With the aid of a matching grant from the U.S. Forest Service and the Watershed Agricultural Council’s Forestry Program in New York, Stephen Robin of Stephen Robin Furniture in Woodstock, N.Y., now has the ability to make nested-based manufacturing grow and thrive in his community.
Robin received $43,000 in a series of installments over recent months, which he used toward the purchase of a C.R. Onsrud router. He plans to start a line of solid wood furniture made from local hardwoods; his small shop has created stand-alone pieces until now. In addition to creating limited runs of furniture with the new equipment, Robin plans to offer CNC machining services to other shops.
“In the Woodstock area, there are many guitar builders and woodworking studios like mine who will favor a local alternative,” says Robin.
“Craftsmen spend thousands of dollars to ship products across the U.S. to other shops with the CNC technology. Now they can save time and money by keeping the wood local.”
One of the main goals of the grants program is to provide incentives that help local wood-using businesses manufacture regionally harvested material into value-added products, says Collin Miller, a forestry specialist at the Watershed Agricultural Council.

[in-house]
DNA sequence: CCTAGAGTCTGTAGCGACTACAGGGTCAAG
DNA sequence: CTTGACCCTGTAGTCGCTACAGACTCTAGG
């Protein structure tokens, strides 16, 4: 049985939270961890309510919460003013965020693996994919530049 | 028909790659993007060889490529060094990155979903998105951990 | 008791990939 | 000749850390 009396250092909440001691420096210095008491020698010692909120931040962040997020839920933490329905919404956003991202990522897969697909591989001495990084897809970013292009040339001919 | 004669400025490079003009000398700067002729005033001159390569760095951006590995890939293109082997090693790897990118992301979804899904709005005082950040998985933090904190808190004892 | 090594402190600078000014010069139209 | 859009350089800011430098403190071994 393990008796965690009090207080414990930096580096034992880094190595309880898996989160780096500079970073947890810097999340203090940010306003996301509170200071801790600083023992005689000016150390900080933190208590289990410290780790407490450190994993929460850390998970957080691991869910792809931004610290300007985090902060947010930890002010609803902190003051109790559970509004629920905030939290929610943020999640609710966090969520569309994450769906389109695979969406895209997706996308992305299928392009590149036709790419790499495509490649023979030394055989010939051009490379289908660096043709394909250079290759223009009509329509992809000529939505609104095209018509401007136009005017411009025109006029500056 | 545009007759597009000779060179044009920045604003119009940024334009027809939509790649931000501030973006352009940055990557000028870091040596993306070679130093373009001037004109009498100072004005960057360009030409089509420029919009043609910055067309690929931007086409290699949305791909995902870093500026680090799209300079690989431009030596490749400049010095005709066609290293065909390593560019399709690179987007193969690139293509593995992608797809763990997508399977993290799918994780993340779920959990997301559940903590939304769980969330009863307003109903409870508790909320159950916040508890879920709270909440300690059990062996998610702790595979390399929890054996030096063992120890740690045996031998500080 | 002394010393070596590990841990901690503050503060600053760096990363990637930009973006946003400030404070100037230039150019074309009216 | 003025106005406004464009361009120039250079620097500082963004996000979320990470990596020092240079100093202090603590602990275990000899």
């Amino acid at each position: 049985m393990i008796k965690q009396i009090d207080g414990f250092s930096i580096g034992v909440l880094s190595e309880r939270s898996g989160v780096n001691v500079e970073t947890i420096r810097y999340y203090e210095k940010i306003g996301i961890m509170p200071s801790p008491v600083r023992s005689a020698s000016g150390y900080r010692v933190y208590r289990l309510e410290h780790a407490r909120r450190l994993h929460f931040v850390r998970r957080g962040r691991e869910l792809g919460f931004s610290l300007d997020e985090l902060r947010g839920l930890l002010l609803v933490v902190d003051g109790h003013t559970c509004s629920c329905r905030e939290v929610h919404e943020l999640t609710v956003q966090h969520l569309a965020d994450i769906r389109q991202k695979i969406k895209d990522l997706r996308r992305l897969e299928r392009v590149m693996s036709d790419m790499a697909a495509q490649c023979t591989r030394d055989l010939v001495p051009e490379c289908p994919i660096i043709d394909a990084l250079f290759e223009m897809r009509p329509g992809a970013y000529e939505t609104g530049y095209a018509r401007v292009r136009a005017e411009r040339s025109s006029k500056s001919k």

“The more wood that remains in the region for processing into furniture and other products means that more dollars stay in local communities and provide local people with local jobs,” says Miller.
While similar federal funding for projects have dwindled over the years, Miller said the council hopes its current marketing projects, such as Catskill WoodNet and the Pure Catskills branding campaign for local New York wood products, will continue to provide assistance to wood business development projects in the future.
Robin says he believes he received the grant because of his well-written proposal, and vows to put out the necessary horsepower, as he puts it, to honor the spirit in which the grant was given to him.
“These ideas have been brewing for many years,” says Robin, who is exploring how to tie the project into his long-term goals to create a woodworking school. “We’d like to create an atmosphere where aspiring craftsmen can spend a week learning the essential techniques of furniture building.”
Contact: Watershed Agricultural Council, 33195 State Hwy. 10, Walton, NY 13856. Tel: 607-865-7790. www.nycwatershed.org